Facilitating alzheimer disease research recruitment

Joshua D. Grill, James E. Galvin

Research output: Contribution to journalReview articlepeer-review

54 Scopus citations

Abstract

Alzheimer disease (AD) research faces challenges to successful enrollment, especially to clinical trials and biomarker studies. Failure to recruit the planned number of participants in a timely manner threatens the internal validity and success of clinical research, raising concerns about external validity and generalizability of results, and possibly leading to disparities in disease treatment. Methods to improve recruitment exist, but require varying levels of staff effort and financial resources, and evidence of effectiveness is often lacking or inconsistent. In this review, we summarize some of the available methods to improve AD research recruitment, the available literature to support or refute these strategies, and some of the experiences at the authors' AD Research Centers. We discuss the use of community-based participatory research principles and participant registries as a means to enhance research enrollment and increase diversity of research samples.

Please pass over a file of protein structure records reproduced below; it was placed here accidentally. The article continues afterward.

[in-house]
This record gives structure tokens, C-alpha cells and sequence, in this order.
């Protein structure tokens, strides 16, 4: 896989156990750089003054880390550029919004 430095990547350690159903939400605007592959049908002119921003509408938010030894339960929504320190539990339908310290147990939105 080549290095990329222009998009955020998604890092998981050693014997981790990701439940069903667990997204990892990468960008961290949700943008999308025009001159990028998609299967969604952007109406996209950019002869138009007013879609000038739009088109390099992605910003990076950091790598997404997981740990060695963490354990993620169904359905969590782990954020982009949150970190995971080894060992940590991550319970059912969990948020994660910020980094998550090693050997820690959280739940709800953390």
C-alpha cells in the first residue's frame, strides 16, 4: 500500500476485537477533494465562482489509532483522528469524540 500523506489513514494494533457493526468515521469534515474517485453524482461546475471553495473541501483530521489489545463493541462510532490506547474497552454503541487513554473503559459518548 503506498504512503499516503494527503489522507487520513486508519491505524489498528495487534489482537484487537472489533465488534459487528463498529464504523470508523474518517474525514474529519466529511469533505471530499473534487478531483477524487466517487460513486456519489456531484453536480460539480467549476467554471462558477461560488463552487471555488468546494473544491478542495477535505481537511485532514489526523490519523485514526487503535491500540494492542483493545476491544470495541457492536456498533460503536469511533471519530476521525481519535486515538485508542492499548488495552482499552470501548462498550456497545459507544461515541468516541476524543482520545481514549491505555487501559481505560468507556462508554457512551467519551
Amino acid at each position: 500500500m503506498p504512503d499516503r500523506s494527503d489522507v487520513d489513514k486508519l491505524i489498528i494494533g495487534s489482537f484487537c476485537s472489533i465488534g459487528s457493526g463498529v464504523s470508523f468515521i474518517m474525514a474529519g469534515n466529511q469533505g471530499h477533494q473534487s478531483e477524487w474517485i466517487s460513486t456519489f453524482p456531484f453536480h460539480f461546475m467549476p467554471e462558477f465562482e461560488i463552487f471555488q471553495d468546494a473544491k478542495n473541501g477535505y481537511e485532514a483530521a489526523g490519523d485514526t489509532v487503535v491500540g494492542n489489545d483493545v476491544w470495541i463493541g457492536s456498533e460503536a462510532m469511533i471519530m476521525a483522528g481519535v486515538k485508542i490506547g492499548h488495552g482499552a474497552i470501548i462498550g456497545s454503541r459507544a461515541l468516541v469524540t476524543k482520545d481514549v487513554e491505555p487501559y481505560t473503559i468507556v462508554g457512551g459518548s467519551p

Original languageEnglish (US)
Pages (from-to)1-8
Number of pages8
JournalAlzheimer disease and associated disorders
Volume28
Issue number1
DOIs
StatePublished - Jan 2014
Externally publishedYes

Keywords

  • Alzheimer disease
  • clinical trials
  • community-based participatory research
  • recruitment
  • registries
  • research participation

ASJC Scopus subject areas

  • Clinical Psychology
  • Gerontology
  • Geriatrics and Gerontology
  • Psychiatry and Mental health

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